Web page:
LaJoie noted that two extra bars, referred to as a Newman bar, to reinforce the window could have been pivotal in this crash.
“I kind of thanked him for flipping at Talladega over (in 2009) because if it wasn’t for that visor bar, that second roof bar that they put in after that crash that Ryan had, I told him, I said, we would have been able to split the ambulance fare because I would have been right there next to him … there was no telling how bad it could have been,” LaJoie said on SiriusXM NASCAR Radio of what he told Newman.
“I think the previous crashes and the advancements that the R&D Center and the guys at NASCAR have made to make the car safer through that wreck is what really kept him and I both safe.”
LaJoie said the crash happened so fast, he had no chance to avoid Newman’s car.
“It was crazy how fast it happened,” LaJoie said on SiriusXM NASCAR Radio. “People don’t realize how much it hurts when you hit something that hard that fast.”
LaJoie also said on SiriusXM NASCAR Radio that he doesn’t think changes need to be made to the type of racing seen at Daytona International Speedway and Talladega Superspeedway.
“I’m comfortable,” he said. “It’s what you sign up for. There’s an element of danger. Like I was explaining to someone the other day, you’re trying to make a 3,600-pound piece of metal go 200 miles an hour, sometimes you’re going to have bad crashes.
“I think it’s a testament to what NASCAR is learning and trying to keep these cars safe because that was the worst, the worst, angle of a crash, the worst area of a car to get hit on Monday night the way Ryan was and for him to be literally to be walking out 36 hours later, why would we change what many would consider the best form of racing that we have in the superspeedways?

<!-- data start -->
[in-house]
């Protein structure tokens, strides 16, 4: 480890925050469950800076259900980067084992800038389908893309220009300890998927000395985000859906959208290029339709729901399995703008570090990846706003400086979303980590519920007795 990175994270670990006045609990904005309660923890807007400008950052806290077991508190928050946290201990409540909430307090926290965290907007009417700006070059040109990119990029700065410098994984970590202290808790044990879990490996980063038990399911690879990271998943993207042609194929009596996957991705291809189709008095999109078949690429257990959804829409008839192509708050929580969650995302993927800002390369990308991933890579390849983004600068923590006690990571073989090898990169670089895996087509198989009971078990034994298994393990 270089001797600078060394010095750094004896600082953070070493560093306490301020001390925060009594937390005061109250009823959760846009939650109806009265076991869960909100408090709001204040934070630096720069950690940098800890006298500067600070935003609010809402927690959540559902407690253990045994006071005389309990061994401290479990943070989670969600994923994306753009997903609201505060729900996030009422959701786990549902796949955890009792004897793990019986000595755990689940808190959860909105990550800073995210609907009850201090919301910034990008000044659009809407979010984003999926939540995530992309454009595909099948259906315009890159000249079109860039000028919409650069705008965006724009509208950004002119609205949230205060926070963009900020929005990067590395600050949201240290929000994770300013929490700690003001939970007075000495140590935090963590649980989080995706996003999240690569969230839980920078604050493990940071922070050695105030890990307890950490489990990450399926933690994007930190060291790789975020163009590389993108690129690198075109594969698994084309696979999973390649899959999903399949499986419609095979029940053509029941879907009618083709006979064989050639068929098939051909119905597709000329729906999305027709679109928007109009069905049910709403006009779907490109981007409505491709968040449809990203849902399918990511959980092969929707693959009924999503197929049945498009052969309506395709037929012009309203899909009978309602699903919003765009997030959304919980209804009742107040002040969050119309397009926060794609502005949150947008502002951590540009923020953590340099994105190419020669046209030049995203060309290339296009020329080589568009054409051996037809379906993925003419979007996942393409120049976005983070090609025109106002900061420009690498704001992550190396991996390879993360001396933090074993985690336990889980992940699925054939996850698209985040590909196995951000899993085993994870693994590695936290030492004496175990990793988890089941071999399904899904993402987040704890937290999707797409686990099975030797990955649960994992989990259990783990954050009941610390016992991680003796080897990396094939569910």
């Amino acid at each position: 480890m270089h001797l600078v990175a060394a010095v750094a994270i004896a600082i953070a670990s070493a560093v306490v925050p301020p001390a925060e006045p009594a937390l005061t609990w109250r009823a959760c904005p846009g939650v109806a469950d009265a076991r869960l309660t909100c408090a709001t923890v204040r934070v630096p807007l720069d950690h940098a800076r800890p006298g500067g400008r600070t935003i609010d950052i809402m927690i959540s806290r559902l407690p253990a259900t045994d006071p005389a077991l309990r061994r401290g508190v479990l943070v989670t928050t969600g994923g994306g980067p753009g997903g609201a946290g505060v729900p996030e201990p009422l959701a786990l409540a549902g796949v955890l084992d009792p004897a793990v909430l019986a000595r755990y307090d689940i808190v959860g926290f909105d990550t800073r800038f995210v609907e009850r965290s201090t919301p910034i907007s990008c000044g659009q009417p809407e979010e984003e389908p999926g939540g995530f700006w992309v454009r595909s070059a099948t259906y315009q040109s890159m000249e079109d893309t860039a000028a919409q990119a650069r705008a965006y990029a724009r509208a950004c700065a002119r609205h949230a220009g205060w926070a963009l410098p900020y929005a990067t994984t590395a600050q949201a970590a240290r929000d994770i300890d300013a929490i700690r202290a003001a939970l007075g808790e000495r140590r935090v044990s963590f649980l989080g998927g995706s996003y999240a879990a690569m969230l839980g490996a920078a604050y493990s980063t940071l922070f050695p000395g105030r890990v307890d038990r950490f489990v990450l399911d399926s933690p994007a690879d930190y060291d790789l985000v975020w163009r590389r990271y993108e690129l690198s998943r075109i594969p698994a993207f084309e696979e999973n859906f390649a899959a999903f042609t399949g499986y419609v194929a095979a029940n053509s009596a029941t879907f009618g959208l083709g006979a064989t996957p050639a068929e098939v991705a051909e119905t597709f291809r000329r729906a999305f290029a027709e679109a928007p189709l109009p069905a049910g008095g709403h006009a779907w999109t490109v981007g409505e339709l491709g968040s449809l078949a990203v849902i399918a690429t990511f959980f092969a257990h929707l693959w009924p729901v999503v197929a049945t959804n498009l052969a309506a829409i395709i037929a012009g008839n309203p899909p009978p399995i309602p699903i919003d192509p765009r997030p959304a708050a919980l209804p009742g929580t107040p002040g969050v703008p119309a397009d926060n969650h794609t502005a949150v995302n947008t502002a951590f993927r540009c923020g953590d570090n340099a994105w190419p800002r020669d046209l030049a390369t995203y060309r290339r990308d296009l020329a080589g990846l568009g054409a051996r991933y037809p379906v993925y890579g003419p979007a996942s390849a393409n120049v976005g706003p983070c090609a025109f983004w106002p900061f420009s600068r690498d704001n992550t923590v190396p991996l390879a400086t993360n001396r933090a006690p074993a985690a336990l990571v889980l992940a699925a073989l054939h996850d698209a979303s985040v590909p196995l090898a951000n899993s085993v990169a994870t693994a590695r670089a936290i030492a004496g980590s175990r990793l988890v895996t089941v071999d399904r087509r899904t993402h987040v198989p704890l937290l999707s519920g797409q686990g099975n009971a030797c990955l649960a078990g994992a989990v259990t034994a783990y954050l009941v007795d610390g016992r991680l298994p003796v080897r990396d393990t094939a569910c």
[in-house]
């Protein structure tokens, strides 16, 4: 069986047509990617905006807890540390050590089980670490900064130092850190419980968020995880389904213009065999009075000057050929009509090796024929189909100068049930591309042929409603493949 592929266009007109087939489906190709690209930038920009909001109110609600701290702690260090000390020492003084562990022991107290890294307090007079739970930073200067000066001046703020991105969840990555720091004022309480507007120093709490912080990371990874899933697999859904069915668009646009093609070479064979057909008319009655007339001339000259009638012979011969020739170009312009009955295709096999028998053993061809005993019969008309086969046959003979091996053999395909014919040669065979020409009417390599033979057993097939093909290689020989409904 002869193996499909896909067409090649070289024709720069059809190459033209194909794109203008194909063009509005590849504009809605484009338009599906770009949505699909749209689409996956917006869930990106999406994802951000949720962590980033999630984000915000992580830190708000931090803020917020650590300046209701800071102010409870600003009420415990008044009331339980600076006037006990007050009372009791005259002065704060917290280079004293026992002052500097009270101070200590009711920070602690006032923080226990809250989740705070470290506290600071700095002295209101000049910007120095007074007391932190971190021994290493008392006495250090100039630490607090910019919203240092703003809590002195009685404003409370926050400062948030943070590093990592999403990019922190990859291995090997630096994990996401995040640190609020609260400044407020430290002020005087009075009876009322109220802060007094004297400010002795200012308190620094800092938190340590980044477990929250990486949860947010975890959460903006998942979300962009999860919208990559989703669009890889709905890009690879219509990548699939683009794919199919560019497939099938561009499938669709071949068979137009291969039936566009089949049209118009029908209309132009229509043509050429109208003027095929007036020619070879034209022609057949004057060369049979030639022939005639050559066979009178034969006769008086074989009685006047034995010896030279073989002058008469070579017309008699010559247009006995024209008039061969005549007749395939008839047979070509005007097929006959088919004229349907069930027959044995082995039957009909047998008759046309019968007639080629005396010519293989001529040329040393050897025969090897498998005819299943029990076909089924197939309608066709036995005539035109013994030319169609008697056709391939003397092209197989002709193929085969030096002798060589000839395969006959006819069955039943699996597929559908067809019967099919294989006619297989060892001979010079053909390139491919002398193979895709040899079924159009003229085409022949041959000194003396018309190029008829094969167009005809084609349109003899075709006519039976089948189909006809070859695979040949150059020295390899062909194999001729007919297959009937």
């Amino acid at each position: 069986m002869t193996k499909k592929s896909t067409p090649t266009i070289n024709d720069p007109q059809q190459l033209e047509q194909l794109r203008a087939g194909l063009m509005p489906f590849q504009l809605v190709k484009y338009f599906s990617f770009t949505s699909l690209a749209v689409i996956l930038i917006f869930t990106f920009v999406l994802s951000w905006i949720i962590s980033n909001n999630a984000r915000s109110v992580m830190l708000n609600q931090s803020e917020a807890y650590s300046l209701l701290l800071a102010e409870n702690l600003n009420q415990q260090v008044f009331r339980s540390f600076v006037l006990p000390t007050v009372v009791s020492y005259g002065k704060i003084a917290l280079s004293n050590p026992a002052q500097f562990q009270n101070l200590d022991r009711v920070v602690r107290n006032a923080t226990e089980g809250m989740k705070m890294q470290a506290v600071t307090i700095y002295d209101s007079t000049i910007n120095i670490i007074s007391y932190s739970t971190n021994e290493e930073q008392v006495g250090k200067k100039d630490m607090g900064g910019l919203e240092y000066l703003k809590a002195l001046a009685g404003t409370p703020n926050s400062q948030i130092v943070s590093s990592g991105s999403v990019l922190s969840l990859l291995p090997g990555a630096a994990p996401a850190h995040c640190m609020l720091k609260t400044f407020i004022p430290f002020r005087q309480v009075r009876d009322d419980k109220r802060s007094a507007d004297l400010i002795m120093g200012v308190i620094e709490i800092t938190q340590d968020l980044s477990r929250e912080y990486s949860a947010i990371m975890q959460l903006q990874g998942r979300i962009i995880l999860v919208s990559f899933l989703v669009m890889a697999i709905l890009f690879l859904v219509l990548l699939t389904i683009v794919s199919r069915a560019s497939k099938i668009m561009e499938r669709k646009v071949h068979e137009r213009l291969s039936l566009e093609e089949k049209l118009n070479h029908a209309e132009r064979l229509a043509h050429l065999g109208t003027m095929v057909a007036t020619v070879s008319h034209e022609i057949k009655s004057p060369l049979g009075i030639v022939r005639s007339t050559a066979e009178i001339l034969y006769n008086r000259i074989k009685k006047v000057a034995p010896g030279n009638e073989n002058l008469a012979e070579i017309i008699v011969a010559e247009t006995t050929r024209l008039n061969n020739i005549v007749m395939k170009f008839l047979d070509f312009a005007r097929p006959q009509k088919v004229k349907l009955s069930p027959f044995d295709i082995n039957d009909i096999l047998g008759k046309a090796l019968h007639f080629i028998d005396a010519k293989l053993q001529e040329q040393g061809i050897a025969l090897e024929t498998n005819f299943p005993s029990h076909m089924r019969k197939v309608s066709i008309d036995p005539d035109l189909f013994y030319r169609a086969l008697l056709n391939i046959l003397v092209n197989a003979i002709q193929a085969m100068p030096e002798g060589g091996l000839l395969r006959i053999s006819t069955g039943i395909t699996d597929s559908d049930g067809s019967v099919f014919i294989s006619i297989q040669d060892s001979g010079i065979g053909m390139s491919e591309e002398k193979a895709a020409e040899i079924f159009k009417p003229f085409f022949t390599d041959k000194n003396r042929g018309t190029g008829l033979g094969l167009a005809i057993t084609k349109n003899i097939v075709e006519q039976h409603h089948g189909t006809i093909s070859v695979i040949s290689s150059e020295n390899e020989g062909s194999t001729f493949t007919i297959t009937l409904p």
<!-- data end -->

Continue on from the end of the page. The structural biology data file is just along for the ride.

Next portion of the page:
“My opinion, we don’t change a thing. We just keep learning from these wild crashes, especially with this new Next Gen car coming in, the cars are even 30-40% safer than this. I’m excited to get into that car and continue to put on a great show for the fans.”
Kelley Earnhardt Miller, Danielle Trotta to host weekly show on SiriusXM NASCAR Radio
SiriusXM announced Thursday a new weekly show on SiriusXM NASCAR Radio hosted by JR Motorsports co-owner Kelley Earnhardt Miller and veteran NASCAR reporter Danielle Trotta.
The show, “Beyond Racing,” will air on Thursdays from 11 a.m. – 1 p.m. ET and will debut on Feb. 7.
Trotta, who works for NBC Boston, will also be the regular host of the 11 a.m.- 1 p.m. ET block starting Feb. 4. She will be joined by co-host Larry McReynolds for “On-Track” on Monday – Wednesday and Friday.
“I couldn’t be more excited to work with Kelley,” said Trotta. “She is someone I admire both as a person and an executive and it is an honor to call her a friend. Her pedigree, experience and success in the sport make her an authoritative voice that NASCAR fans will enjoy hearing from, and will certainly learn from.”
Earnhardt Miller will offer her perspective as a front office executive.
“I have always enjoyed being on SiriusXM NASCAR Radio as a guest, and I’m very excited to now join the SiriusXM team as a host,” Earnhardt Miller said in a press release. “I look forward to sharing my perspective on life as a team owner, talk about the Earnhardt family and legacy, and much more. It’ll be a thrill to be able to talk with NASCAR fans across the country each week, and to work alongside a respected NASCAR reporter and friend like Danielle.”